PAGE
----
This Week's Critic Reviews


We knew this couldn't last forever didn't we? It's been an interesting week for All The Food, as two newspapers have "politely" requested we no longer feature their reviews. So unfortunately there won't be much more of Gillian Nelis or Ernie Whalley around these parts (although it should be noted that the critics in question had nothing to do with it). So then there were five...

In The Irish Independent, Katy McGuinness had a mixed experience at newly-opened vegan restaurant Veginity on Dorset Street, which we thought Catherine Cleary would beat everyone else to. She says her review was between that and another recent vegan opening, until a friend visited the latter and sent her a picture of the "rank" nachos. If you read this site regularly you'll be able to make an educated guess about where that was.

Back to Veginity, she liked the vibe, the pleasant staff and the comfortable chairs, but found the acoustics "terrible", particularly with the shrieking diner at the next table. Home-baked ciabatta with fermented coconut cream cheese and a mint and coriander chermoula was "pleasant", while beetroot kibbeh tasted of "nothing much", but did come with pineapple bulgur, sriracha salsa and confit garlic aioli that was "standout good".

Her favourite main was XO king oyster mushrooms with fermented choi sum, kimchi Chinese cabbage and marinated shimeji. Another of miso aubergine came with delicious noodles but "slimey and unappealing" tofu, and her least favourite was a Kentucky-fried Kiev waffle with chicken nugget shapes of soy protein, mushroom gravy, confit peppers, banana shallots, red cabbage slaw and caramelised apricots. Too much on one plate according to Katy, and she never wants to see those nuggets again - "vegan's deserve better".

Desserts were a "good" brûlée citron cheesecake and a chocolate based creation that she calls a "hideous disaster" - no mincing of words over here. Overall she says "the food is not awful - and there are some spectacularly good elements", but she thinks it could be better. We've always loved Mark Senn's food so think this might just be a case of needing a few months to settle in. It certainly seems to be getting good reviews from the vegans. Read her review here.

In the Irish Daily Mail, Tom Doorley was dining with the "well-upholstered, moneyed, older folk" at

Peploe's on Stephen's Green. After mixed experiences in the past, it was positive reports about new head chef Graeme Dodrill, who'd recently been persuaded to come home from Dubai, which convinced him to go back.

As a table of four they tried a good subsection of the menu, including "delightfully raw and moist" seared tuna, devilled kidneys "worthy of a very grand Edwardian country house party", a "dense, intense" foie gras terrine, and "very tender" grilled octopus. The Peploe's stalwart of spaghettini with monkfish, Dublin Bay prawns, chilli and tomato had been "brought to a new level ... 24 carat bistro cooking", while plump scallops with Comté cheese and creamy spinach was "as good as it sounds".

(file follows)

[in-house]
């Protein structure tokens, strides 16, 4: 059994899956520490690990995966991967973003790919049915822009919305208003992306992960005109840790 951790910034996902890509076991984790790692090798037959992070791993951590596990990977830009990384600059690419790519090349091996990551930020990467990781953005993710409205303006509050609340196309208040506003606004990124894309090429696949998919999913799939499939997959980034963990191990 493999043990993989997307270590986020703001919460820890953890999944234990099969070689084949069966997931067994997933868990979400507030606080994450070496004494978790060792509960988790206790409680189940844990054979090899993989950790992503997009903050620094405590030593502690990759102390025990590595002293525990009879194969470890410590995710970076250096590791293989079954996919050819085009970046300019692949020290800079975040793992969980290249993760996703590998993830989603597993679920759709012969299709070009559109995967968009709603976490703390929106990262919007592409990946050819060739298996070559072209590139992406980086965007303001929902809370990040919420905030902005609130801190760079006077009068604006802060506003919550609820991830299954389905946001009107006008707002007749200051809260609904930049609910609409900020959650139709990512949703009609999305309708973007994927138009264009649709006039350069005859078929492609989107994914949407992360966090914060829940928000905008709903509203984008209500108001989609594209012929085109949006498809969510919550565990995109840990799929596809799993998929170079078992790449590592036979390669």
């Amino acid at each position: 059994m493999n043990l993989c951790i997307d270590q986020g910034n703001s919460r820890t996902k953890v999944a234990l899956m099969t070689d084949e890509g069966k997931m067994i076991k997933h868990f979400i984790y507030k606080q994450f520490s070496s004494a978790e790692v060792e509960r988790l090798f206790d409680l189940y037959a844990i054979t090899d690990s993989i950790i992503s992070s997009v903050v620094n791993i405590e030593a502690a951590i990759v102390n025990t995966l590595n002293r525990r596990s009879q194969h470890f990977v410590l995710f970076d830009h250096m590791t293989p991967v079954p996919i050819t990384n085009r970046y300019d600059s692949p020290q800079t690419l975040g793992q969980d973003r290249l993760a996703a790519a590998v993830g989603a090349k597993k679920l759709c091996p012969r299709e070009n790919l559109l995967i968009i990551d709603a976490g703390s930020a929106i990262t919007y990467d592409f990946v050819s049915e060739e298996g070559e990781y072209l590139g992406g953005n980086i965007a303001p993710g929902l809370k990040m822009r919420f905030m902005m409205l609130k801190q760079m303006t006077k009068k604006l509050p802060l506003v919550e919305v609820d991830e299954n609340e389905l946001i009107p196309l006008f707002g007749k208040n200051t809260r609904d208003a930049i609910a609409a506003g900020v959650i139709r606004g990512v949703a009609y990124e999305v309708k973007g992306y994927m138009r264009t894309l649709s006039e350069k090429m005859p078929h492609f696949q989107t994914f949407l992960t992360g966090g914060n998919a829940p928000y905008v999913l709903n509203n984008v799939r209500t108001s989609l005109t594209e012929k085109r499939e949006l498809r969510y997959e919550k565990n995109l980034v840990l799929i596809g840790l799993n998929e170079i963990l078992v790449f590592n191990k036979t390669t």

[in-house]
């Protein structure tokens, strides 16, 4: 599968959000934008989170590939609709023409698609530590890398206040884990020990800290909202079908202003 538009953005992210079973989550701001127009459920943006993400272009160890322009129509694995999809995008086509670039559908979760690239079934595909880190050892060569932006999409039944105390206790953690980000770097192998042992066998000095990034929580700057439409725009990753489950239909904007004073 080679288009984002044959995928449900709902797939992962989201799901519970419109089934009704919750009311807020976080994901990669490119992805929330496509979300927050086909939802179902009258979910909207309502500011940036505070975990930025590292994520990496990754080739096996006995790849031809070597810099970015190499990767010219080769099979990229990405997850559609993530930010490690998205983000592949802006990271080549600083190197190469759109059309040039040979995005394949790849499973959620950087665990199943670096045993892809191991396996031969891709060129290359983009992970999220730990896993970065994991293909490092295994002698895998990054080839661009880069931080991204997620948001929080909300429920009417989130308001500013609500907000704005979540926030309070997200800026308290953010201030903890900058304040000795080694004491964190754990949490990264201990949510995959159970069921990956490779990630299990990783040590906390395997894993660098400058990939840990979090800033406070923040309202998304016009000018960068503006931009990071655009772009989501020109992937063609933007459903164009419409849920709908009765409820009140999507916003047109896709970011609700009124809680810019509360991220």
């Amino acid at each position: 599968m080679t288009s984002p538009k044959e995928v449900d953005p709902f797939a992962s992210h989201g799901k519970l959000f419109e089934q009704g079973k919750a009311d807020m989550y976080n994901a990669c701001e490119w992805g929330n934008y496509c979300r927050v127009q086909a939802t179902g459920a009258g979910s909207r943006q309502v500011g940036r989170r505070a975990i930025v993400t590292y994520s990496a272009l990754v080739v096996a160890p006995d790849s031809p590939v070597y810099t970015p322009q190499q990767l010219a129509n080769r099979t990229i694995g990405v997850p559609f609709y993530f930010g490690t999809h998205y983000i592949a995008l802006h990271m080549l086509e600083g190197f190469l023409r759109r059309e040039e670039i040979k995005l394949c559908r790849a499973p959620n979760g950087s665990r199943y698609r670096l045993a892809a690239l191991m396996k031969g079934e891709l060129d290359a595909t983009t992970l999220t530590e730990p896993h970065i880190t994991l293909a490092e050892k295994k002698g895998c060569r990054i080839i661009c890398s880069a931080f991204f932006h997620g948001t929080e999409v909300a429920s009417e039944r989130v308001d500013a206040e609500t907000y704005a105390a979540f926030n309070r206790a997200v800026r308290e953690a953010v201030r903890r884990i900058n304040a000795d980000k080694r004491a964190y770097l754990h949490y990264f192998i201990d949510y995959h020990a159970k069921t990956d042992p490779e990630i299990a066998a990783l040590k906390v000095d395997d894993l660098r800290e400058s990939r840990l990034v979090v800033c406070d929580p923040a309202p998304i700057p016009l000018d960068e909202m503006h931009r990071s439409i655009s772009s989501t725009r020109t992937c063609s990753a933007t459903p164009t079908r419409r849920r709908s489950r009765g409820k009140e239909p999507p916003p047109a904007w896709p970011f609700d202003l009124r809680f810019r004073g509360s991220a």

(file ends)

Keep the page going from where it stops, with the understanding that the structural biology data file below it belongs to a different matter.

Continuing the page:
His fellow diner's soufflé was so good he didn't get a taste, a crème brûlée was "silky" and "vanilla-scented", and he says "there's no doubt that Peploe's has upped its game". (Review not currently online)

In The Irish Times Catherine Cleary was eating food grown a few metres away at Enniscoe House in Mayo, which looks and sounds like the most delightful country escape, and which she calls "a reminder of things almost lost, now surviving in quiet corners of Ireland." Swoon...

She went hoping to taste "this summer of summers" in the food, and found it in a carrot and cumin soup, and the green salad that accompanied a chorizo and black olive quiche and a red pepper and anchovy tart - "the simplest gathering of tasty things on filo pastry".

The best main was salmon with a lemon cream and "the best potatoes I’ve had outside of my Dad’s home-grown new season Queens", along with fresh broadbeans and "duff" watery cauliflower which should have been roasted. Summer fruits with baby meringue for dessert was a "tumble of gooseberries, red black and white currants all bursting with sweet tang and a beige meringue chewy in the middle," and should be given a glass case in a museum of food memories. She says that places like Enniscoe House, where cooks started with the question “what’s good or plentiful today?”, is where delicious things begin. Read her review here.

In the Sunday Independent, Lucinda O'Sullivan returns to reviewing with a trip to the much-fêted Mews in Baltimore, where the service was so lovely she almost burst into tears of joy - it should be noted this emotive outburst came off the back of three awful service experiences in a row at the hands of "smart-ass gobshites in hotels".